The demands on the efficiency and the availability of the individual components are very high. The sensors used, in particular the temperature sensors which are indispensable for proper control of the exhaust-gas aftertreatment system, play a key role in controlling the exhaust-gas aftertreatment system. It is not sufficient to test the sensors as part of maintenance or during a technical check for sensor operability. This is particularly relevant with regard to regulatory requirements for on-board diagnosis of emissions-related systems.
 A defect in a sensor must be detected early to prevent exceedance of the allowable emissions and to ensure the operability of the exhaust-gas aftertreatment system. The method described below allows a simple check, in particular of the temperature sensors in the exhaust gas train, thereby ensuring the operability of the exhaust-gas aftertreatment system. In this manner, a failure and/or unacceptable drift of the sensors may be detected early.
 The method according to the present invention is described below, using temperature sensors as an example. In principle, this method may also be used for other sensors, in particular for sensors in the exhaust gas train. The method according to the present invention may be used to check all sensors downstream from the internal combustion engine, i.e., between the internal combustion engine and the exhaust-gas aftertreatment system, sensors in the exhaust gas treatment, i.e., between the oxidation catalyst and the particle filter, and/or sensors downstream from the particle filter. The method according to the present invention may also be used for other systems of catalysts and/or particle filters.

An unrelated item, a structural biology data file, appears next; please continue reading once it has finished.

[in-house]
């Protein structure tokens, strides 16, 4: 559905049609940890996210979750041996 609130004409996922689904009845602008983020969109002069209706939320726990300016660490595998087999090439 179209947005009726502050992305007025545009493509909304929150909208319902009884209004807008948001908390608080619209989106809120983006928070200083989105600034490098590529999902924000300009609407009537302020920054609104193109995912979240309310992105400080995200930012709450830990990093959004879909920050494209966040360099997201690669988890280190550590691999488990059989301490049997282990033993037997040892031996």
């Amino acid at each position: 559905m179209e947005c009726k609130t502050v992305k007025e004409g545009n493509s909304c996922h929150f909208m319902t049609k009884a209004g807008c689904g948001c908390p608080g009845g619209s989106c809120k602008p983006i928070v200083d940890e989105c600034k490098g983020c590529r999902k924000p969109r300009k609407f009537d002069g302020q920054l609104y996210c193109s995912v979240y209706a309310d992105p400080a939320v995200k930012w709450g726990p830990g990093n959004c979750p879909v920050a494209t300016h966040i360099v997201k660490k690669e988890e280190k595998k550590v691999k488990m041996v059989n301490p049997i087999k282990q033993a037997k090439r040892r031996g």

According to the present invention, malfunctioning of the temperature sensor in the exhaust gas train is detected by determining the plausibility of individual signals when a cold engine is started. In this case it is assumed that all temperature signals are within the range of the ambient temperature. All necessary signals and data are already present in the control unit, so that no additional sensors are required.
FIG. 2 illustrates as a flow chart one embodiment of the method according to the present invention. A first query 200 checks whether sufficient time has elapsed since the last start. A second query 205 checks whether the internal combustion engine has begun to turn. Preferably, query 205 checks whether speed N is greater than 0. If this is not the case, step 205 is repeated. If the internal combustion engine is turning, a time counter Z is started in step 208, and a query 210 checks whether various temperature signals, such as cooling water temperature TW, and/or temperature T1 of fresh air drawn in, and/or the ambient temperature which is an approximation of temperature T1, are less than a threshold value SW. If this is not the case, i.e., if one of the temperatures is greater than the threshold value, it is determined in step 295 that a check is not possible. If the temperatures are less than the threshold value, query 220 follows. In one simplified embodiment, it may also be provided that only one of the temperature values is checked.